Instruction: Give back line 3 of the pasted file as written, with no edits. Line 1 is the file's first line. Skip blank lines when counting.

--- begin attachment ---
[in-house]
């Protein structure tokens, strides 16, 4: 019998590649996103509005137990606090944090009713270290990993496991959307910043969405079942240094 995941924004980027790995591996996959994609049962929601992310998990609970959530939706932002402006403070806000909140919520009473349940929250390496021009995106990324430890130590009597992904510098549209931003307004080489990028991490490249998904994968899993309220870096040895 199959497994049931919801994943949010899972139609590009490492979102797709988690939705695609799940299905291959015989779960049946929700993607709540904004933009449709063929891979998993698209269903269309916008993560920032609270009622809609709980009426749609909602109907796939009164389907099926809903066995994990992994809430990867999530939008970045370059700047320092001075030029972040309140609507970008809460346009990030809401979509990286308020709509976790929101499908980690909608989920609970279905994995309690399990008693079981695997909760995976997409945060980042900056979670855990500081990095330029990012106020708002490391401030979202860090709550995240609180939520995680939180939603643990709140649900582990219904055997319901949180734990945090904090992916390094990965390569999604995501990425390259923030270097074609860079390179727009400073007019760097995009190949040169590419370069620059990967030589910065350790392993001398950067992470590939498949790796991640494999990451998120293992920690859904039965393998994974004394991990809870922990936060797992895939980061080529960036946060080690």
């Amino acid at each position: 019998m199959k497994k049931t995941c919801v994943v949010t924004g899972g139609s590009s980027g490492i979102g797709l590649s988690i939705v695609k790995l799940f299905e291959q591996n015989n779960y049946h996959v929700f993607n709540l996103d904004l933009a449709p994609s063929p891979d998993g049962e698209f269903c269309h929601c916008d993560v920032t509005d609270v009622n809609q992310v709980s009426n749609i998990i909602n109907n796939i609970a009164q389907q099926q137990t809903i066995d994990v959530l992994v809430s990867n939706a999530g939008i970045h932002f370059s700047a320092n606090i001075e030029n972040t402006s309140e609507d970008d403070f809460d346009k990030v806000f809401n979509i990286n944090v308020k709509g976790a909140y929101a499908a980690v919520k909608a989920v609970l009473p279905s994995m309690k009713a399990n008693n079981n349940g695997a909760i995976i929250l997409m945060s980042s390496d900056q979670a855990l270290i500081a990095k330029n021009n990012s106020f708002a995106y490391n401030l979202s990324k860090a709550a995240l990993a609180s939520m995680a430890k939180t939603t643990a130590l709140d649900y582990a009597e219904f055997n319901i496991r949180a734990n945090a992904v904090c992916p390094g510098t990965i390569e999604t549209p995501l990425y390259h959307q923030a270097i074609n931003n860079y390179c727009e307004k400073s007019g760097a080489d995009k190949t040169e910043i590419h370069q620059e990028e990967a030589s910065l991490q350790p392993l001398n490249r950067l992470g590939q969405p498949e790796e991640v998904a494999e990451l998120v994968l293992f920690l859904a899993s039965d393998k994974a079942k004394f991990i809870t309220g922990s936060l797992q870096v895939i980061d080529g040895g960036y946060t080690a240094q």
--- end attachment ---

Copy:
């Amino acid at each position: 019998m199959k497994k049931t995941c919801v994943v949010t924004g899972g139609s590009s980027g490492i979102g797709l590649s988690i939705v695609k790995l799940f299905e291959q591996n015989n779960y049946h996959v929700f993607n709540l996103d904004l933009a449709p994609s063929p891979d998993g049962e698209f269903c269309h929601c916008d993560v920032t509005d609270v009622n809609q992310v709980s009426n749609i998990i909602n109907n796939i609970a009164q389907q099926q137990t809903i066995d994990v959530l992994v809430s990867n939706a999530g939008i970045h932002f370059s700047a320092n606090i001075e030029n972040t402006s309140e609507d970008d403070f809460d346009k990030v806000f809401n979509i990286n944090v308020k709509g976790a909140y929101a499908a980690v919520k909608a989920v609970l009473p279905s994995m309690k009713a399990n008693n079981n349940g695997a909760i995976i929250l997409m945060s980042s390496d900056q979670a855990l270290i500081a990095k330029n021009n990012s106020f708002a995106y490391n401030l979202s990324k860090a709550a995240l990993a609180s939520m995680a430890k939180t939603t643990a130590l709140d649900y582990a009597e219904f055997n319901i496991r949180a734990n945090a992904v904090c992916p390094g510098t990965i390569e999604t549209p995501l990425y390259h959307q923030a270097i074609n931003n860079y390179c727009e307004k400073s007019g760097a080489d995009k190949t040169e910043i590419h370069q620059e990028e990967a030589s910065l991490q350790p392993l001398n490249r950067l992470g590939q969405p498949e790796e991640v998904a494999e990451l998120v994968l293992f920690l859904a899993s039965d393998k994974a079942k004394f991990i809870t309220g922990s936060l797992q870096v895939i980061d080529g040895g960036y946060t080690a240094q």